Bonfire Night 2019: Who was Guy Fawkes and why do we mark the day with firework displays?

It’s that time of the year again when our minds turn to firework displays in muddy fields and toffee apples in the cold.

Yep, Bonfire Night is just around the corner and with London set to play host to a series of events, you can expect to see some spectacular displays lighting up the night sky over the next few days.

We all know that November 5 is when we light a bonfire and set off fireworks, but why do we do this, why do we burn effigies of people, and who was Guy Fawkes? 

Here’s everything you need to know about Bonfire Night.


What is Bonfire Night?

Every year people gather around in early November to celebrate Bonfire Night across the UK.

There are firework displays in public parks across the country and people light bonfires with an effigy to represent historical figure Guy Fawkes.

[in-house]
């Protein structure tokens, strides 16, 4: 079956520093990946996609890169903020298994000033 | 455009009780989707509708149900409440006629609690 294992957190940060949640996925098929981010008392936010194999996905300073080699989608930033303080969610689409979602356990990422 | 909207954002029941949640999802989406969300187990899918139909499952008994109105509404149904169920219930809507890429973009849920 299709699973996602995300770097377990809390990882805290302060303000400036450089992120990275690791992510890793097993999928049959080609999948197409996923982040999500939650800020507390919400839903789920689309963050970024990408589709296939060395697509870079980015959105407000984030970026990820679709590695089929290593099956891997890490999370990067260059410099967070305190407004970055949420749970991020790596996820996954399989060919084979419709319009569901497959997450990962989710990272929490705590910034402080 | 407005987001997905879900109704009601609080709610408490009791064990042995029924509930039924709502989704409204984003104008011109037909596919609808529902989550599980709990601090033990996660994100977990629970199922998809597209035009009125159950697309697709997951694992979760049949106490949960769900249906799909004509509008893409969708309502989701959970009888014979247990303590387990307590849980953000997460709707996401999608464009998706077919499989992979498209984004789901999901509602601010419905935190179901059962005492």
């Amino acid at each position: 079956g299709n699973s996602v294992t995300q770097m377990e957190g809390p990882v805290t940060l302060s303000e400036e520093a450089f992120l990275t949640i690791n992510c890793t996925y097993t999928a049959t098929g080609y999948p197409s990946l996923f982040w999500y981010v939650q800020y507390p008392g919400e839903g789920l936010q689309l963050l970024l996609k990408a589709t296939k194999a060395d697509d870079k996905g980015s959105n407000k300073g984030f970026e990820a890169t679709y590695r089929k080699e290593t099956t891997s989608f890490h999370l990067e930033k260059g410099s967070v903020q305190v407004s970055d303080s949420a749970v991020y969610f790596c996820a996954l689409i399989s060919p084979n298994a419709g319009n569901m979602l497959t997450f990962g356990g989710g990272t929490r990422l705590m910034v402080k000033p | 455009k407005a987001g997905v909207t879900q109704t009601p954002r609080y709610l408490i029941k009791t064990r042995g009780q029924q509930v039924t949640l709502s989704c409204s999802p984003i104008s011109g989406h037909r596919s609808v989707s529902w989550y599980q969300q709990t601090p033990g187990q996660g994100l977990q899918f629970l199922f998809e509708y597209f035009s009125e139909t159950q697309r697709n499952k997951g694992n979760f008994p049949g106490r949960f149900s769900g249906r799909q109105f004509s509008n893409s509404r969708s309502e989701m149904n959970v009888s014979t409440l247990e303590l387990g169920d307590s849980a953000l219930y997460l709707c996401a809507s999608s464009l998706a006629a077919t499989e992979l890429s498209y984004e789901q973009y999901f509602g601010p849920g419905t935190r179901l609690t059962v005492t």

This quintessentially British activity each year refers to an event which could have changed the course of British history almost 400 years ago.

When is Bonfire Night 2019?

This year Bonfire Night falls on a Tuesday, but every year it is celebrated on November 5.

Who was Guy Fawkes and what was the Gunpowder Plot?

In 1605, a group of Roman Catholic activists arranged “the Gunpowder Plot”, an attempt to assassinate the Protestant King James I.

At the time, King James I reigned over a Protestant England but Robert Catesby and his band of 12 Catholics wanted greater religious tolerance and more freedom to practice their religion.

Guy Fawkes, an explosives expert, along with the rest of the group plotted to assassinate the king and blow up the Palace of Westminster during the state opening of Parliament.

Fawkes smuggled 36 barrels under the House of Lords into a cellar. However, he was caught and sent to the Tower of London, tortured to give up the names of his co-conspirators and then executed in January 1606 for high treason.

Throughout the years, countries belonging to the British Empire also celebrated his failure to blow up Parliament, but it is still a long-standing tradition to honour this day. 

If this isn’t enough to get you in the mood to celebrate, tune into BBC’s latest drama Gunpowder and watch dreamy Kit Harrington portray Guy Fawkes and watch the events unfold. 


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